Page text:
In Mexico, pronouncing the number 41 evokes one of the greatest public scandals that the Aztec country experienced at the beginning of the 20th century and it also brings back one of the most shameful events in contemporary history. Is talking about Dance of the Forty-one, a police raid that took place on November 17, 1901 on Calle de la Paz in the Tabacalera neighborhood, in Mexico City, during the Porfirio Díaz regime.
That day, 42 men were arrested, the majority belonging to Mexican high society. The men had attended a party, commonly called at that time as the “Inverted Dance.”, in which transvestism and ballroom dancing between people of the same sex were allowed in private venues and clandestinely. Of those 42, only the names of 41 were published and it was those 41 who faced public derision, being considered one of the great hate crimes that occurred in the region in the last century. It was officially 41, because guest 42 was the son-in-law of the Mexican president, Ignacio de la Torre y Mier, whose presence was hidden from public opinion due to political pressure.
Based on both the social and political scandal, the film ‘El baile de los 41’ arises., directed by David Pablos, who has already delved into stories related to socially or socioeconomically marginalized groups, as he did in ‘Las elegidas’. With a script by Monika Revilla; Scriptwriter with experience in historical fiction with ‘Juana Inés’, ‘Malinche’ or the telefilm ‘Porfirio Díaz, 100 years without a country’, the feature film focuses only on narrating the chronicle of the rise and fall of the son-in-law and his affiliation to the group of 41. Taking advantage of this premise, Pablos y Revilla makes a harsh story about the LGBT history of both the Aztec country and Latin America.
And is that ‘El baile de los 41’ is, above all, an exercise in historical memory and a tribute to the 41 victims of public contempt, which were a kind of scapegoat against the president, since the disclosure of the scandal was considered a form of act of rebellion by the press against the authoritarian attitude of the Porfiriato government. In fact, Díaz fell from power 10 years after the scandal. On the other hand, the film serves to bring to contemporary audiences how homosexual men survived as best they could at the beginning of the 20th century, in the famous underground parties that were the origins of gay bars and gay venues.
An elegant exercise in historical memory that dignifies the 41 victims who were victims of public derision for being homosexual
And, in the middle, a story of love and repression, the one lived by De la Torre. The combination of political thriller, historical cinema and period melodrama make ‘El baile de los 41’ an elegant cinematographic exercise, whose technical section enhances that feeling of watching a film with a pedigree. The photography, the work of Carolina Costa, stands out, evoking that era of candlelight, making the night darker, bringing that feeling of secrecy. Mention also for production design, by Daniela Schneider, who It is reminiscent of the care and dedication of other great recent period titles such as ‘The Officer and the Spy’ or ‘Portrait of a Woman on Fire’.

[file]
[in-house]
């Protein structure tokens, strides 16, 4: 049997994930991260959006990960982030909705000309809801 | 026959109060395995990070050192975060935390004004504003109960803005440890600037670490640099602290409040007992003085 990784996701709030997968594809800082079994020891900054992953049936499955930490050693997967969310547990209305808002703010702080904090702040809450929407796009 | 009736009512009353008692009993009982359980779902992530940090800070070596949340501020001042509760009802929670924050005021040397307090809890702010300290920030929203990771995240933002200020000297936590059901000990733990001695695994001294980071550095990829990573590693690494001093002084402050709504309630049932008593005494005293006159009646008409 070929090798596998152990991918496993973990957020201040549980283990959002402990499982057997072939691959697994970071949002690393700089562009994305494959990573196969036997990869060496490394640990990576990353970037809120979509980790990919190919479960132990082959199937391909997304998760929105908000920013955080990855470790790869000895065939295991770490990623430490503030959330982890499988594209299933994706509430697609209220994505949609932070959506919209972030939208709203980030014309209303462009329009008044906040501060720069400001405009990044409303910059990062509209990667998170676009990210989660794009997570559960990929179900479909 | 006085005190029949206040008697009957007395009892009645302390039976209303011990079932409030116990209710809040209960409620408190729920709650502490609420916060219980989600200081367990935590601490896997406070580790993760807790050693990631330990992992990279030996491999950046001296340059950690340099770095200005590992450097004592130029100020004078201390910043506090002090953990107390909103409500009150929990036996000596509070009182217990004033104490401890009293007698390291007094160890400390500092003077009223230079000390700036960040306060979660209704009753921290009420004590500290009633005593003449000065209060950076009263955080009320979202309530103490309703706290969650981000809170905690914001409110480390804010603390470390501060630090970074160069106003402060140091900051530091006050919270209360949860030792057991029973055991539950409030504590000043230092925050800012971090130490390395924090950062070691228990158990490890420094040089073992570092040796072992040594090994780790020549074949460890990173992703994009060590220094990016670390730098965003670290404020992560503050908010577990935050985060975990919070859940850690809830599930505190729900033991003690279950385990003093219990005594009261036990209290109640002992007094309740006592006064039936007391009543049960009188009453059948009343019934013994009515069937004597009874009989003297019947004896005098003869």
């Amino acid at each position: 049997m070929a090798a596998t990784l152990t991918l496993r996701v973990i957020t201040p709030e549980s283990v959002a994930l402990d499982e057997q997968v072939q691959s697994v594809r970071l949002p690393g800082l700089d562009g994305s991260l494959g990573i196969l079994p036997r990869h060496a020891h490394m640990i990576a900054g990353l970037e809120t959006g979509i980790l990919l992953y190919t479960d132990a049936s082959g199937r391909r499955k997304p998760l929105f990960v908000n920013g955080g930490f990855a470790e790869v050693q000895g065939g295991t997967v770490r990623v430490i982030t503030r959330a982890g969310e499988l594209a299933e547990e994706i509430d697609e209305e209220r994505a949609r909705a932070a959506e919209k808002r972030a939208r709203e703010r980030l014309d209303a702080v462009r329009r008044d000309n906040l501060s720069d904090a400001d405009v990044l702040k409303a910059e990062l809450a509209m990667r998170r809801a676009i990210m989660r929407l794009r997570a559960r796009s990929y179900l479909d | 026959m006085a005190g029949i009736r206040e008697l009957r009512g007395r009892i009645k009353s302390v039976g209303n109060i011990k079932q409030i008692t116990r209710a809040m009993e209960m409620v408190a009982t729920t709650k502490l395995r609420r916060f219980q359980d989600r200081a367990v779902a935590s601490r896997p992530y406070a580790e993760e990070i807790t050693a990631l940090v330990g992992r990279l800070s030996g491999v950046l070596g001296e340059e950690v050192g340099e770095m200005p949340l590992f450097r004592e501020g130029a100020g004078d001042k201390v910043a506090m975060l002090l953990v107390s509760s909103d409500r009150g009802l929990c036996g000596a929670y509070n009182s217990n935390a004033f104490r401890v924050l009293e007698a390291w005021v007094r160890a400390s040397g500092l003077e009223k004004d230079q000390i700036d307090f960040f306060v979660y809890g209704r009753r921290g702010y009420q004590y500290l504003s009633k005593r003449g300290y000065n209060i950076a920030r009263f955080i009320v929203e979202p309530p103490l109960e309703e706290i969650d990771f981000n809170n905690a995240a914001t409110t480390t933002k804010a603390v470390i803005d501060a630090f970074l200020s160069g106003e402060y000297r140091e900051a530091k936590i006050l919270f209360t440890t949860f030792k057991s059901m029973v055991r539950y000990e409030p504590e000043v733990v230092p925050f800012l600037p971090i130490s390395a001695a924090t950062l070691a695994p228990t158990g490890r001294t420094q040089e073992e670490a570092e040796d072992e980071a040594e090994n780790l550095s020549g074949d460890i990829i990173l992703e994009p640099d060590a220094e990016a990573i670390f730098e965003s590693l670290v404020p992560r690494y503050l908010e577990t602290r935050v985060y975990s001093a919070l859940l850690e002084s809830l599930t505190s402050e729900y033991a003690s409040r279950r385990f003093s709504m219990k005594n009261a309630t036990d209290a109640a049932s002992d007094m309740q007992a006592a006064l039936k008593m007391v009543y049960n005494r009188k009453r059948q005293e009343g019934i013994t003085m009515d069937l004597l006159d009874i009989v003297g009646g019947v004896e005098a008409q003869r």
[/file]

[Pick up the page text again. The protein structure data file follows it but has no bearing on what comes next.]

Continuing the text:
Although its technical section turns ‘El baile de los 41’ into a piece that Mexican cinema can boast of, at the height of films like ‘Arráncame la vida’ or ‘Cinco de Mayo: The battle’, it is his interpretations that manage to definitely elevate the film. Several years, Alfonso Herrera has emerged as the leading man who breaks stereotypes, with extreme interpretations that manage to stand out for being whirlwinds of emotions contained in looks of helplessness. The role of Ignacio de la Torre is one of the most complex he has had in his filmography and the roundest so far.
Herrera shines with a non-empathetic character, giving the reality that lives a terrible feeling of truthfulness. By his side, Emiliano Zurita, the smallest of the Zurita clan. Brother of Sebastián Zurita and son of Humberto Zurita, the interpreter has a role that evokes that of Jérémie Renier in ‘A love to hide’, being that man who decides to pay the price of his freedom. Mabel Cadena is the third in contention, with an unpleasant position, being the deceived wife who resists having a husband who leads a double life.
‘The dance of 41’ It is the way in which Mexican cinematography seeks to compensate that number (considered cursed and taboo even in the society of the North American country) and a way to demolish stigmatizations about what this scandal entailed, in which the sexuality of innocents was used as a scapegoat against the government. A tribute so that those names and that digit are synonymous with pride, memory and resistance of a group who pays tribute to them and continues to fight for their rights.
The best: The dedicated performance of Alfonso Herrera and his chemistry with Emiliano Zurita. Its technical section is masterful.
Worst: The scene after the great banquet, although visually very aesthetic and provocative, in the final result seems somewhat unnecessary. Greater political intrigue is missing.